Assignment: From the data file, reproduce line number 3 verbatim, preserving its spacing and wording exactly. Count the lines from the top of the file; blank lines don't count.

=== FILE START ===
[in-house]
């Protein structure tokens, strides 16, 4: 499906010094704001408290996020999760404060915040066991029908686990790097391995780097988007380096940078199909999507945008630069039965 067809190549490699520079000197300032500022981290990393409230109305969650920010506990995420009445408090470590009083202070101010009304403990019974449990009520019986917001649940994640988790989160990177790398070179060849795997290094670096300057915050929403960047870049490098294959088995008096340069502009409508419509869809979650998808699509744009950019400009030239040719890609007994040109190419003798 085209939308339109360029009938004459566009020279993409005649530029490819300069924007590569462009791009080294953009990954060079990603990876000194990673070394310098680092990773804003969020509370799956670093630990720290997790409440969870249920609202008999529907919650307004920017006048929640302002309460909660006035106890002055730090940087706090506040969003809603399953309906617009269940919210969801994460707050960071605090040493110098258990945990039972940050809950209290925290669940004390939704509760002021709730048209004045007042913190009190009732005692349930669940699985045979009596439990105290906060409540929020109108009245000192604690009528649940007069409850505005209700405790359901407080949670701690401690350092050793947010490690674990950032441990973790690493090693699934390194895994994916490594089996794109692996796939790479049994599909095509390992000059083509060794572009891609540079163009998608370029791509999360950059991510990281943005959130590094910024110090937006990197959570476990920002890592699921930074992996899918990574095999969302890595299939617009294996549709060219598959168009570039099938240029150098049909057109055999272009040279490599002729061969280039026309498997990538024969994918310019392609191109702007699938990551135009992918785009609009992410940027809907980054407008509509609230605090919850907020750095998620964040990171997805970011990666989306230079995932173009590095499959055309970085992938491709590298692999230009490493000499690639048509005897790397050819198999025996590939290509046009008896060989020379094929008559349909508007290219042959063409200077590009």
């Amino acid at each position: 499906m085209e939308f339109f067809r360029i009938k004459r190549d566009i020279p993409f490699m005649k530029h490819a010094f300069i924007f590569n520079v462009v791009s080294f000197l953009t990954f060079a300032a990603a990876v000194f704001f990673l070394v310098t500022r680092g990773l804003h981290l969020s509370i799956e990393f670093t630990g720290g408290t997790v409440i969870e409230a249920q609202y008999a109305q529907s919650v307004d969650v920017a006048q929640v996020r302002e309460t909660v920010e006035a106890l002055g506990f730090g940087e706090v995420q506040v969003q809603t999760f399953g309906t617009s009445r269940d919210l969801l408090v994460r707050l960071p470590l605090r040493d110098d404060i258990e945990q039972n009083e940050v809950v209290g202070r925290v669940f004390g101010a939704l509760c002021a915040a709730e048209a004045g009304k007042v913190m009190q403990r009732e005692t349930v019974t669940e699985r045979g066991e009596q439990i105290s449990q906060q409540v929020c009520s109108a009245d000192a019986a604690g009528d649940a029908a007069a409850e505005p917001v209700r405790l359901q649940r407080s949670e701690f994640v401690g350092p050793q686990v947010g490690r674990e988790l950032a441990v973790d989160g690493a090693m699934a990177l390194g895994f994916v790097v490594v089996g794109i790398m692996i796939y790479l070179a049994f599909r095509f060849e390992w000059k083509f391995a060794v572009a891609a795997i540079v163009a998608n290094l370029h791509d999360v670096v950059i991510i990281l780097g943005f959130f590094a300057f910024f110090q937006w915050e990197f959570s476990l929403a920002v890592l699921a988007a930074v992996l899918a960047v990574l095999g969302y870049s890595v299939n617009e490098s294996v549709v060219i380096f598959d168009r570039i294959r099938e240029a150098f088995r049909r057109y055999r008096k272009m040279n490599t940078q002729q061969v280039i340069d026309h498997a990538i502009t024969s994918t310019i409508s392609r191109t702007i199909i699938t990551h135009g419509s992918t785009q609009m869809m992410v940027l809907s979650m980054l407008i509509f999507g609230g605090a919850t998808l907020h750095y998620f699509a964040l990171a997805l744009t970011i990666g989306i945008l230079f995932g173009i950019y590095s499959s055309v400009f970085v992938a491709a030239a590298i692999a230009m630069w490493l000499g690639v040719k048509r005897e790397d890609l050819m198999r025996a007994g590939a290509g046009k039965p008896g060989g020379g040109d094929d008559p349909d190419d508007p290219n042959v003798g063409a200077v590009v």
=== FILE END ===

């Amino acid at each position: 499906m085209e939308f339109f067809r360029i009938k004459r190549d566009i020279p993409f490699m005649k530029h490819a010094f300069i924007f590569n520079v462009v791009s080294f000197l953009t990954f060079a300032a990603a990876v000194f704001f990673l070394v310098t500022r680092g990773l804003h981290l969020s509370i799956e990393f670093t630990g720290g408290t997790v409440i969870e409230a249920q609202y008999a109305q529907s919650v307004d969650v920017a006048q929640v996020r302002e309460t909660v920010e006035a106890l002055g506990f730090g940087e706090v995420q506040v969003q809603t999760f399953g309906t617009s009445r269940d919210l969801l408090v994460r707050l960071p470590l605090r040493d110098d404060i258990e945990q039972n009083e940050v809950v209290g202070r925290v669940f004390g101010a939704l509760c002021a915040a709730e048209a004045g009304k007042v913190m009190q403990r009732e005692t349930v019974t669940e699985r045979g066991e009596q439990i105290s449990q906060q409540v929020c009520s109108a009245d000192a019986a604690g009528d649940a029908a007069a409850e505005p917001v209700r405790l359901q649940r407080s949670e701690f994640v401690g350092p050793q686990v947010g490690r674990e988790l950032a441990v973790d989160g690493a090693m699934a990177l390194g895994f994916v790097v490594v089996g794109i790398m692996i796939y790479l070179a049994f599909r095509f060849e390992w000059k083509f391995a060794v572009a891609a795997i540079v163009a998608n290094l370029h791509d999360v670096v950059i991510i990281l780097g943005f959130f590094a300057f910024f110090q937006w915050e990197f959570s476990l929403a920002v890592l699921a988007a930074v992996l899918a960047v990574l095999g969302y870049s890595v299939n617009e490098s294996v549709v060219i380096f598959d168009r570039i294959r099938e240029a150098f088995r049909r057109y055999r008096k272009m040279n490599t940078q002729q061969v280039i340069d026309h498997a990538i502009t024969s994918t310019i409508s392609r191109t702007i199909i699938t990551h135009g419509s992918t785009q609009m869809m992410v940027l809907s979650m980054l407008i509509f999507g609230g605090a919850t998808l907020h750095y998620f699509a964040l990171a997805l744009t970011i990666g989306i945008l230079f995932g173009i950019y590095s499959s055309v400009f970085v992938a491709a030239a590298i692999a230009m630069w490493l000499g690639v040719k048509r005897e790397d890609l050819m198999r025996a007994g590939a290509g046009k039965p008896g060989g020379g040109d094929d008559p349909d190419d508007p290219n042959v003798g063409a200077v590009v």